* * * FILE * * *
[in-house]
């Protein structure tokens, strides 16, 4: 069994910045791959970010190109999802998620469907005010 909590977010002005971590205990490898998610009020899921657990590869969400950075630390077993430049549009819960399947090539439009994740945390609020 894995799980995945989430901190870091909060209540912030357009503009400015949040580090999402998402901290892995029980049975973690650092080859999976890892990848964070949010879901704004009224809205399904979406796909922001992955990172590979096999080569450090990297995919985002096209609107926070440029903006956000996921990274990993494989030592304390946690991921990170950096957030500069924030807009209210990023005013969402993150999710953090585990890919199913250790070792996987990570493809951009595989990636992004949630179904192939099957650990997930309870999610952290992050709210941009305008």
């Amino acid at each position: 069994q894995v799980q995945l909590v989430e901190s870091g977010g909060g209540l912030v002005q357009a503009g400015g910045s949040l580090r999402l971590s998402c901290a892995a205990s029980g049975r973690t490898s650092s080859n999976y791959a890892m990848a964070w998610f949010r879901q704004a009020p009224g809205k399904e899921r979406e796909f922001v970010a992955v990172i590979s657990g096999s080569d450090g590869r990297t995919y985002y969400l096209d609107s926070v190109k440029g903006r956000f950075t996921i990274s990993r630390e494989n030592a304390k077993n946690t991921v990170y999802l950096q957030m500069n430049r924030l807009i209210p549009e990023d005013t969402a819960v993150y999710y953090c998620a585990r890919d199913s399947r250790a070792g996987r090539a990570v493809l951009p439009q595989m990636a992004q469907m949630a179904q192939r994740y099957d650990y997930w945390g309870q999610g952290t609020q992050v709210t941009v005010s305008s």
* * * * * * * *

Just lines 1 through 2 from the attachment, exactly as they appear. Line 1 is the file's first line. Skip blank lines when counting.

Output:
[in-house]
């Protein structure tokens, strides 16, 4: 069994910045791959970010190109999802998620469907005010 909590977010002005971590205990490898998610009020899921657990590869969400950075630390077993430049549009819960399947090539439009994740945390609020 894995799980995945989430901190870091909060209540912030357009503009400015949040580090999402998402901290892995029980049975973690650092080859999976890892990848964070949010879901704004009224809205399904979406796909922001992955990172590979096999080569450090990297995919985002096209609107926070440029903006956000996921990274990993494989030592304390946690991921990170950096957030500069924030807009209210990023005013969402993150999710953090585990890919199913250790070792996987990570493809951009595989990636992004949630179904192939099957650990997930309870999610952290992050709210941009305008």